In summary, the research suggests that corruption is a greater problem in the UK than is currently recognised. In particular, the report shows that organised crime affects and corrupts various sectors in the UK. The UK Border Agency, police and prison service have been targeted by organised criminals and social housing is exploited by criminals to facilitate drug trafficking and prostitution. More importantly, the report highlights particular concerns about corruption as regards prisons, political parties, parliament and sport.
Clearly more action is needed by the Government to understand and combat corruption in addition to implementing the Bribery Act.
This report was based on three components: a National Opinion Survey, an assessment of 23 key sectors in the UK and a report on the robustness of the UK’s institutional defences against corruption (carried out by independent academics of the University of Teesside). It considered corruption through four angles:
- Is corruption a problem in the UK?
- If it is, how prevalent is it?
- Where and how does it manifest itself?
- Does the UK have an effective institutional framework to tackle corruption?
Although the UK is institutionally robust and bribery uncommon, other forms of corruption are a problem in some sectors and institutions. The report highlights that there is a growing threat of corruption, due to the growth of organised crime.
The institutions considered in light of the risk of corruption are categorised as follows:
- Institutions perceived to be involved in corrupt activities (for example, political parties)
- Institutions involved in sectors where corruption is highly prevalent (for example, prisons and sport)
- Institutions at high risk of corruption (for example, social housing)
- Institutions with a lower risk of corruption (for example, media)
- Institutions with robust defences (for example, the Judiciary).
Clearly the fact that political parties are perceived to be involved in corrupt activities is extremely worrying in a modern democracy.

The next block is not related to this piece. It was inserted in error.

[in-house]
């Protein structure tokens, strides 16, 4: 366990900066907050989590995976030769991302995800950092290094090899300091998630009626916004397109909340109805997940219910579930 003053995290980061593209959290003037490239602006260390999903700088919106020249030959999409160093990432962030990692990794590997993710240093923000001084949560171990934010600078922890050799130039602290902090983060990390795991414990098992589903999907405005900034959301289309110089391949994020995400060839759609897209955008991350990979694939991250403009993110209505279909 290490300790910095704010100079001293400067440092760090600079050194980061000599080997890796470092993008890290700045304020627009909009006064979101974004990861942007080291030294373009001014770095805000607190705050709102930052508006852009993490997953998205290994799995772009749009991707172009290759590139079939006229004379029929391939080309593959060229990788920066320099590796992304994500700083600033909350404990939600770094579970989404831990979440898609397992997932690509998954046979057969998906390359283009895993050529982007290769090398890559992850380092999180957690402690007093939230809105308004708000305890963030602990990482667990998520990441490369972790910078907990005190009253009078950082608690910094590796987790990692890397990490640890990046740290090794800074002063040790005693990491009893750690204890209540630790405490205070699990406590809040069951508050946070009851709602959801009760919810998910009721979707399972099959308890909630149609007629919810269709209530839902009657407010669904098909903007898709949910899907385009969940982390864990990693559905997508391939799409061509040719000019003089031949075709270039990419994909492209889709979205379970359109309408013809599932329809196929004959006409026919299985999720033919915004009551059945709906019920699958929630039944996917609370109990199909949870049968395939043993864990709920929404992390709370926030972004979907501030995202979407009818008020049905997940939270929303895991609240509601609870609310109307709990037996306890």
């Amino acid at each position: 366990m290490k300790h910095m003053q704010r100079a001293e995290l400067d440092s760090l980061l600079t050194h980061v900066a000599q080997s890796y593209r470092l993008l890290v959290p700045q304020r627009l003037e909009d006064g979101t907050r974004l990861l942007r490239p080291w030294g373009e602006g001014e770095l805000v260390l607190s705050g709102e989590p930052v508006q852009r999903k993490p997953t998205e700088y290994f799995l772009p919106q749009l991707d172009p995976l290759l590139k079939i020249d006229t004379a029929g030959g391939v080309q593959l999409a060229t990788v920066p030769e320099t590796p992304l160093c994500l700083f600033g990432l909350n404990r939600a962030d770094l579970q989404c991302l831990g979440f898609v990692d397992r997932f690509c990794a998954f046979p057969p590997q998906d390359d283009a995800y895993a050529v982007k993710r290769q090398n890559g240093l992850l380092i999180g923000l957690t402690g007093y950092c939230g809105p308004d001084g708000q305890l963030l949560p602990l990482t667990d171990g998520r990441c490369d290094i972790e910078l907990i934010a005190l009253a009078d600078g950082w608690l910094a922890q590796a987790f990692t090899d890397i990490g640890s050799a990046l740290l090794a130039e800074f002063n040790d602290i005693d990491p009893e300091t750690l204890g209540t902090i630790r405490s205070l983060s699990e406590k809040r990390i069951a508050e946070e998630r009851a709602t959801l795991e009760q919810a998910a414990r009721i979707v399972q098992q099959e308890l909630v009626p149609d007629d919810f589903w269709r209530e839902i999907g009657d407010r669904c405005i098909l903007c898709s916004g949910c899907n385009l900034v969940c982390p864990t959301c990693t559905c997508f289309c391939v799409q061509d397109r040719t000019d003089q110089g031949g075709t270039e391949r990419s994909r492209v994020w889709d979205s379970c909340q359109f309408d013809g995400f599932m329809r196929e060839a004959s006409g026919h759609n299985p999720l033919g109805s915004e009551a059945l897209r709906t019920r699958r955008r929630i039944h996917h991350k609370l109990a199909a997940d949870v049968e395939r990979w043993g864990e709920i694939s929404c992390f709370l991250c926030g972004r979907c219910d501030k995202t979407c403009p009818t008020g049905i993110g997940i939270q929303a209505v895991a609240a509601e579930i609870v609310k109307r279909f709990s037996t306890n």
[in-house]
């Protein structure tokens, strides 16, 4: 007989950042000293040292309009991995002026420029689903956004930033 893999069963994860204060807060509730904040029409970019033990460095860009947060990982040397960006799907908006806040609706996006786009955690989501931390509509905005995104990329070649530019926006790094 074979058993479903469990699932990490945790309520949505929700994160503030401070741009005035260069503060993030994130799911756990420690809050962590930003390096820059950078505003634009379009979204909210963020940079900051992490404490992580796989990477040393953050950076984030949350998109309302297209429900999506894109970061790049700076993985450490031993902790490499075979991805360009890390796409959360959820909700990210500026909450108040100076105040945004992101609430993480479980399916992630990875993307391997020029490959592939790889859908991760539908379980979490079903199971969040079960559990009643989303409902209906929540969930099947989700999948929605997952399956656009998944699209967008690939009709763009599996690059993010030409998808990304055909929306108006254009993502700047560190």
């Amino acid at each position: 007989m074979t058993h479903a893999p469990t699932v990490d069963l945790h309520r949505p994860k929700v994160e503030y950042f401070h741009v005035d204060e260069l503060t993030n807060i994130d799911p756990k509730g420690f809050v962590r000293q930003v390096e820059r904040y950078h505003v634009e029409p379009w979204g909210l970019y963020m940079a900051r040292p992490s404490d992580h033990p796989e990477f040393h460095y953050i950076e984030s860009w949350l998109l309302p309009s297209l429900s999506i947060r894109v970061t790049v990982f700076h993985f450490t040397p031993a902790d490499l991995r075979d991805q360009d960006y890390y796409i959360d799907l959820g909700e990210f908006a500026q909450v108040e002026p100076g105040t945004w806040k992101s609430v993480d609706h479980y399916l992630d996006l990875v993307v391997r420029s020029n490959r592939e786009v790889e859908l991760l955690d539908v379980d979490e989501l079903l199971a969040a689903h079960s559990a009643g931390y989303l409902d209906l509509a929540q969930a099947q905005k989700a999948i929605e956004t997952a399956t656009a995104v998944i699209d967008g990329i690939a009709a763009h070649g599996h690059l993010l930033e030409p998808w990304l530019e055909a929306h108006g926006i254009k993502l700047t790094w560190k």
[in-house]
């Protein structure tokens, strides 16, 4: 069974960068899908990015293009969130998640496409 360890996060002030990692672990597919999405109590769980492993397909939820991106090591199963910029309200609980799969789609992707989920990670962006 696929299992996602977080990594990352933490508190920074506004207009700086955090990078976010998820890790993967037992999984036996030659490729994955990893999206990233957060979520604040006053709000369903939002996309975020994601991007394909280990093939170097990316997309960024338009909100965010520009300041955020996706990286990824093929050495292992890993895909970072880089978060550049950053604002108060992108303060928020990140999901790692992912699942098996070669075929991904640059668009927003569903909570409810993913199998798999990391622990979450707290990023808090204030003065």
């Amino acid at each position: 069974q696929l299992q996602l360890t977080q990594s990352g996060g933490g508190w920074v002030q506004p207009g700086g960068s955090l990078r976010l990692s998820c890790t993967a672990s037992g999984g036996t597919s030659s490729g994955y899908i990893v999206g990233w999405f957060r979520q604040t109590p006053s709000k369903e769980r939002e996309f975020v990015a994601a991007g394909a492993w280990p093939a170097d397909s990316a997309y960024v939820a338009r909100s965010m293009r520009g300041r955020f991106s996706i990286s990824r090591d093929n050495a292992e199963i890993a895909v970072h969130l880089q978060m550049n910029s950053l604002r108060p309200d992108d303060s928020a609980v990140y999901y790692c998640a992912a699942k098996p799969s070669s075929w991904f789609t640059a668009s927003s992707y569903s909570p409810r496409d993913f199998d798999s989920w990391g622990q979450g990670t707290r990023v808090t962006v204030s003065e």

Transparency International makes six recommendations to remedy this situation concerning the following:
It encourages politicians, business and institutions throughout the UK to understand that corruption is a problem in key sectors in the UK. It recommends government departments and bodies to put in place adequate procedures that are envisaged for the private sector under the Bribery Act. I understand that this must include the SFO itself by definition.
2) Effectiveness of law enforcement
It encourages the Government to give a consistent message of zero tolerance for corruption in all its departments and dealings.
3) Increasing danger from organised crime:
Given that organised crime and corruption are intertwined, stronger cooperation between various agencies in charge of tackling organised crime in the UK should be developed.
4) Danger in dismantling of anti-corruption defences:
Transparency International recommends to put on hold the plans to abolish the SFO, as it sends the wrong message. These plans have been put on hold for at least one year.
5) Urgent need for co-ordination:
A high level policy response is needed to tackle corruption effectively. It recommends launching a public consultation on whether the UK should establish an agency dedicated solely to UK and overseas corruption. For example, in Sweden, The National Anti-Corruption Unit at the Swedish Prosecution handles all criminal cases in Sweden regarding bribery.
6) Need for data and further research:
It recommends making data analysis on corruption publicly available and suggests that an analysis on the impact of the Bribery Act on the City should be prepared.
This report shows that a real change of culture is required at top level and from within the government to tackle corruption at various levels and to maintain the confidence of UK citizens in their institutions. Corruption is not just about large companies winning lucrative foreign contracts. It concerns society and public institutions at all levels and the effort to stamp it out needs to be dealt with institutionally and “culturally”.